Payment Service Providers

A Payment Service Provider (PSP) is a third-party company that grants access to the payment method.


Apps refer to applications that Payments uses to connect to PSPs and their services. Apps are easy to install and configure. Once you have configured them, Payments can connect and push your payment requests through them.

App Type

In the Payments application, you will find two different types of Apps: Payment and Reward. Payment Apps let you pay (or collect) cash to (or from) your customer using the amount in your bank while Reward Apps let you pay your customer in Gift cards, Travel Miles or Vouchers.


Rewards are an alternative form of payout solution that allow your customers to receive payments in the form of gift cards, travel miles, or vouchers.

Reward Groups

Reward Groups let you group multiple Rewards together.


Schemes define a set of rules for you to collect payments, issue payouts, and track financial instruments (e.g., movements on bank accounts). Think of them as workflows. They:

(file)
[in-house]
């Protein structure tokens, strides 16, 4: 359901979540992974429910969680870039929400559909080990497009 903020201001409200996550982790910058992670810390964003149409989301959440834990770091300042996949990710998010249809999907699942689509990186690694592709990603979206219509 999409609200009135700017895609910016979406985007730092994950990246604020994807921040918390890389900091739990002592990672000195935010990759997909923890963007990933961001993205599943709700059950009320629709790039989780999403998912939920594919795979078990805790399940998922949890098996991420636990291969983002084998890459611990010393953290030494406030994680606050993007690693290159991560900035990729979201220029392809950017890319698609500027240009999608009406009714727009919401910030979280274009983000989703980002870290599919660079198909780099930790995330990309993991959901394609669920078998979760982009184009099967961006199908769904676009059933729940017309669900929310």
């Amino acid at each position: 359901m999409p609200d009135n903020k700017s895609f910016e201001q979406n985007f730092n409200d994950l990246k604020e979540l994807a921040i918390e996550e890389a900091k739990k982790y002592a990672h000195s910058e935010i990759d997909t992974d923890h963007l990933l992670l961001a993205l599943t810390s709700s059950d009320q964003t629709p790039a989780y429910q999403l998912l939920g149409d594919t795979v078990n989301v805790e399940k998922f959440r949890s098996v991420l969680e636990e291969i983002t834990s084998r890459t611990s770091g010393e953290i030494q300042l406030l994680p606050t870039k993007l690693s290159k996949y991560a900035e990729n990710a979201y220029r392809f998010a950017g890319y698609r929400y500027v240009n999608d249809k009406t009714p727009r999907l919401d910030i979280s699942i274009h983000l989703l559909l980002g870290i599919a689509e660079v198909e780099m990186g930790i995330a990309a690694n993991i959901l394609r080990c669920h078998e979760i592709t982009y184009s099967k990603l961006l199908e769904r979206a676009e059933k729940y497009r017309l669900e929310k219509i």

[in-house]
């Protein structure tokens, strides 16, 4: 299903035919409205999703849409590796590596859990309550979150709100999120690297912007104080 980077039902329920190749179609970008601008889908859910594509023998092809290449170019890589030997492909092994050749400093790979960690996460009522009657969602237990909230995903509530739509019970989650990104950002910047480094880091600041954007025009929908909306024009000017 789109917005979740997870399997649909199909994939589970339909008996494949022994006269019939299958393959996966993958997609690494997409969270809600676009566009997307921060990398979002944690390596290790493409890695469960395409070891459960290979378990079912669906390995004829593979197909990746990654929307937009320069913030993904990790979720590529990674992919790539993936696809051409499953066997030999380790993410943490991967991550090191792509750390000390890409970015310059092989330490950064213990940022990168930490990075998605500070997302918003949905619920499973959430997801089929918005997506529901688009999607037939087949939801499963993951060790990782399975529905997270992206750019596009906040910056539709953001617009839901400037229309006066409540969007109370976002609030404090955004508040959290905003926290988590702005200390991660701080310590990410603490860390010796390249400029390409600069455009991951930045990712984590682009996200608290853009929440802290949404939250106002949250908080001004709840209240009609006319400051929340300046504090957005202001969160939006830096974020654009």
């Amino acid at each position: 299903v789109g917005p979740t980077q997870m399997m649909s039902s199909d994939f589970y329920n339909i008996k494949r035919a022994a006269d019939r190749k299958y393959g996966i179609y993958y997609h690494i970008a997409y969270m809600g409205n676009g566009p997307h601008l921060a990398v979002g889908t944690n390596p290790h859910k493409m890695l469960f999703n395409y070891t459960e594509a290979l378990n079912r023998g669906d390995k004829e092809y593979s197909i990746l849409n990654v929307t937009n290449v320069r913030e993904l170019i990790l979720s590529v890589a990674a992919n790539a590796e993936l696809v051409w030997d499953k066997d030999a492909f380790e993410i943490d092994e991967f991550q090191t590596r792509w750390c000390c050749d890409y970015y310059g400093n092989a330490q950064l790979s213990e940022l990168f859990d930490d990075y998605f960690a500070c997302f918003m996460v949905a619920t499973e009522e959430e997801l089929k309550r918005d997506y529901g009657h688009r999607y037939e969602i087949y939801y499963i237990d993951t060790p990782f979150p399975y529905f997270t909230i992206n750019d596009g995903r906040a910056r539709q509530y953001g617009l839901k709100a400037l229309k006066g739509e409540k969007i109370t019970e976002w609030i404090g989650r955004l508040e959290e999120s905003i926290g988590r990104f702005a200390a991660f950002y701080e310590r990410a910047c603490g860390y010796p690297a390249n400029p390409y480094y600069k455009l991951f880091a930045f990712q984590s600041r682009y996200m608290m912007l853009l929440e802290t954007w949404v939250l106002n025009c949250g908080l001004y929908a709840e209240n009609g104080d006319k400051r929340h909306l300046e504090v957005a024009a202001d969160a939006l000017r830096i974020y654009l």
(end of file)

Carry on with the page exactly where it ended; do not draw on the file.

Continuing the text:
• Define the payment methods to present to a customer
  • Define the partner/PSP through which to route a specific transaction
  • Define the possible rewards a customer may claim
  • Map an incoming transaction event to the appropriate outgoing notifications

You can create two types of Schemes in Payments: Collect for collection and Payout for payment. Each of these types lets you set up at least one instance of Rules and Apps.


Payments allows you to maintain multiple versions of a Scheme using Drafts. Drafts are copies of changes made to a Scheme's setup that you have saved. Define new setup for an active Scheme and save it as a Draft so that you can publish (or activate) that Draft later.


Rules explicitly control a Scheme. It defines the Apps to use for a set of currencies, countries, and collection/payout amount. Whenever there is an attempt to make a collection or issue a payout, Payments will match the Payout/Collect attributes (currencies, countries, and amount) against each Rules within the active Schemes and present the Apps associated with the matching Rules.


In the context of a Scheme, Rules will contain the Apps. You must assign at least an App to any Rule you create.


A Collect Scheme lets you define the Rules for using Apps that will be presented to your customers to collect payments from them.